Bioterrorism expert Leonard Cole discussed the science behind the Anthrax attacks and shared theories as to who may have been involved. The creation of powdered anthrax such as was used in the 2001 attacks, could be done by someone with a high school or college background in how to grow bacteria, he said.
In fact the attackers were able to cause a huge havoc for a small overlay in the right lab set-up (under $20,000) he commented. The US, he estimated, spent around $4 billion decontaminating buildings such as post offices and in man hours in security and investigation during the 2001 letter incidents. The evidence is unclear as to whether the attacks originated from a domestic or foreign source, he added.
Smallpox is potentially a greater threat than Anthrax said Cole, who noted that the vaccines people took as children may have lost their effectiveness. A large stockpile of emergency vaccines are available however, and he suggested that medical personnel are now more aware of possible symptoms from bio-agents than they were before 2001.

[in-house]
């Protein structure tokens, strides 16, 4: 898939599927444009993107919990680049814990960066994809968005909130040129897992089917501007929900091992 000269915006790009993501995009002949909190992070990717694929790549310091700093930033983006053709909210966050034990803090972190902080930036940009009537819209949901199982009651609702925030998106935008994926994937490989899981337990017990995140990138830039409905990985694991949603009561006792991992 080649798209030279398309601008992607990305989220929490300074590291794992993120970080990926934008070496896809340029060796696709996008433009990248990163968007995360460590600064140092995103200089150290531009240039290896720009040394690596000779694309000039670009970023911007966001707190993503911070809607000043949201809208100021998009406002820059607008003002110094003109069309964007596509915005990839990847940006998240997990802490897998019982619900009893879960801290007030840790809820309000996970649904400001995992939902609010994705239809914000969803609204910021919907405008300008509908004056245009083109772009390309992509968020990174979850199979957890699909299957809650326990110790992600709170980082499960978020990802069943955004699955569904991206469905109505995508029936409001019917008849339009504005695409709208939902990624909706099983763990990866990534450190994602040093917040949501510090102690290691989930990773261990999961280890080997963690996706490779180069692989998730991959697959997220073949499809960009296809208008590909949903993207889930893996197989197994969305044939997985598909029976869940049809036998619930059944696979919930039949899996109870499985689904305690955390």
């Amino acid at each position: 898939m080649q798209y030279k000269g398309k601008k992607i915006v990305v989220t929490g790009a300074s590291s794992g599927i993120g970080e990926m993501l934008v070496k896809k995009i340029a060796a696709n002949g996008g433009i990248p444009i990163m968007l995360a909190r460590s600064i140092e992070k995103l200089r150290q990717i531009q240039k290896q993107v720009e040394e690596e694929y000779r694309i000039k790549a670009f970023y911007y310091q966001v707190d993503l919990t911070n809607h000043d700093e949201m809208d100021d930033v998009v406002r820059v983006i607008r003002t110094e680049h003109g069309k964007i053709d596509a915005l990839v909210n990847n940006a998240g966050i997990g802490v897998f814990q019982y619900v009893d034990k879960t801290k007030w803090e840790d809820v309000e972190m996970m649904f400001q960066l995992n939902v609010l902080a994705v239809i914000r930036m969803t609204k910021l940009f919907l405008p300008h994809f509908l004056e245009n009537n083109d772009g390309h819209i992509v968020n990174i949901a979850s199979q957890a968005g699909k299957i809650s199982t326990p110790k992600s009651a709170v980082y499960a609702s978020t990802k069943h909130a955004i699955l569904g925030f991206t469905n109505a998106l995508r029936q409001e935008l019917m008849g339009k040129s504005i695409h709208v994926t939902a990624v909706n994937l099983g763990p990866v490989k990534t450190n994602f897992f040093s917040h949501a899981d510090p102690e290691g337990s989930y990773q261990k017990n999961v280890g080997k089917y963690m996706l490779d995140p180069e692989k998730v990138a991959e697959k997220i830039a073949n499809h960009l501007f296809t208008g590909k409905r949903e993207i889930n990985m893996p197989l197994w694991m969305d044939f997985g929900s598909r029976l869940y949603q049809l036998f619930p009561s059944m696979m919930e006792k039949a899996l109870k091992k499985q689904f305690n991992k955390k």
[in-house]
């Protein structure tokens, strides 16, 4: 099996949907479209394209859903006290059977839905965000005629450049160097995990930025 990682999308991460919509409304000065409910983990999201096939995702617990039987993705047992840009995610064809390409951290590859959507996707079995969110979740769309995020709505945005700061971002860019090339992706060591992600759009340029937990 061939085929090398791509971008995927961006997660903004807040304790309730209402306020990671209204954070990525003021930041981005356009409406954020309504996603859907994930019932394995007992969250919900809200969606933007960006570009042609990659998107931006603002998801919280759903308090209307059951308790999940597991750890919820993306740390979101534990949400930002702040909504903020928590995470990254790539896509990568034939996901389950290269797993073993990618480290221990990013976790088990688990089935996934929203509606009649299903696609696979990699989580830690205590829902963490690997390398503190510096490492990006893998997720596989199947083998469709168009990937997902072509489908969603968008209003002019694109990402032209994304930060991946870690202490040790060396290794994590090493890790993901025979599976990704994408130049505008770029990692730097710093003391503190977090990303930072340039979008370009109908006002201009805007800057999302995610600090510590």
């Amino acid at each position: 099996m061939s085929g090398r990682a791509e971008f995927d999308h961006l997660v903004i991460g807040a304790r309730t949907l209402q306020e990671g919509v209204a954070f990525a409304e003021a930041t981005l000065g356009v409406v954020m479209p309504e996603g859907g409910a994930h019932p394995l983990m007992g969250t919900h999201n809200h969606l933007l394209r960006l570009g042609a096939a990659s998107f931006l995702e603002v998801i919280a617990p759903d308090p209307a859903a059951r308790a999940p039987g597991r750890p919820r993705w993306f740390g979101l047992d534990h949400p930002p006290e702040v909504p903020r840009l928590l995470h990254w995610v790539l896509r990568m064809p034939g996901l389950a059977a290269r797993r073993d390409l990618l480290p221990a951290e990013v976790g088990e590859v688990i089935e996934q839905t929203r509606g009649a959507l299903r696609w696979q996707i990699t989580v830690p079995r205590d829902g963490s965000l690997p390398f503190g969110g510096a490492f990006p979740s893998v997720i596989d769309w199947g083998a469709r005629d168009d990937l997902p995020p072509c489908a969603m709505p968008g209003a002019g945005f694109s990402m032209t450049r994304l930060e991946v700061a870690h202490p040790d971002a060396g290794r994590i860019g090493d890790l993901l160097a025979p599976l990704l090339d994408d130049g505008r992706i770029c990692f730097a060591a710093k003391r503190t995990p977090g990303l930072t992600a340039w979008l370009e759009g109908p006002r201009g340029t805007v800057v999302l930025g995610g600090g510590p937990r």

First half-hour guest, environmental scientist Dr. Greg Asner discussed the Amazon drought which has now been measured in space. This satellite technology which has been evolving over the last 5 years allows the molecular composition of a land mass and levels of water to be read, he explained. Asner detailed that the utilization of fire to clear areas in the Amazon may be related to the drought. He also noted that the deforestation and desertification that is occurring there is likely to diminish the biodiversity, and also could affect climate on a global scale.